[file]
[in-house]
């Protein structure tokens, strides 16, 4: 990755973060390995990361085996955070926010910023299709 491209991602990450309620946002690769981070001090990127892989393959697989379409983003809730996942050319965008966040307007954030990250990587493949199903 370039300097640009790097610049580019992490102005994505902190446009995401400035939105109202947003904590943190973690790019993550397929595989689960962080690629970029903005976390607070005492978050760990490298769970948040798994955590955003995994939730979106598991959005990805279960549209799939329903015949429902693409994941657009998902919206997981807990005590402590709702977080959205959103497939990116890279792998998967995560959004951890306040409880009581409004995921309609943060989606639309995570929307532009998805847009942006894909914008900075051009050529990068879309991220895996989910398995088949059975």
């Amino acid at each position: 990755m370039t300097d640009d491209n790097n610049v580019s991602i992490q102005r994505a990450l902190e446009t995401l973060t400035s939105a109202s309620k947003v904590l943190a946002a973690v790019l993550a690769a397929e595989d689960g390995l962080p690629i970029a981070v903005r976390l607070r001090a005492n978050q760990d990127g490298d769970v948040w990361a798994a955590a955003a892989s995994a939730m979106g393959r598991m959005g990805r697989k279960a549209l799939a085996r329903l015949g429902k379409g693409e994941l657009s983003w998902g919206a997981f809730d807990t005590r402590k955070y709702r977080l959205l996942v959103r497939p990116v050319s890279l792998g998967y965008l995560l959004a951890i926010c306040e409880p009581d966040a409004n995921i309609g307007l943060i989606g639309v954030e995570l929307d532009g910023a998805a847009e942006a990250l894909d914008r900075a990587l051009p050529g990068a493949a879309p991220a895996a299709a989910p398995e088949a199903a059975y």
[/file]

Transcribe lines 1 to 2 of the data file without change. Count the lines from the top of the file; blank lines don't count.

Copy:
[in-house]
């Protein structure tokens, strides 16, 4: 990755973060390995990361085996955070926010910023299709 491209991602990450309620946002690769981070001090990127892989393959697989379409983003809730996942050319965008966040307007954030990250990587493949199903 370039300097640009790097610049580019992490102005994505902190446009995401400035939105109202947003904590943190973690790019993550397929595989689960962080690629970029903005976390607070005492978050760990490298769970948040798994955590955003995994939730979106598991959005990805279960549209799939329903015949429902693409994941657009998902919206997981807990005590402590709702977080959205959103497939990116890279792998998967995560959004951890306040409880009581409004995921309609943060989606639309995570929307532009998805847009942006894909914008900075051009050529990068879309991220895996989910398995088949059975």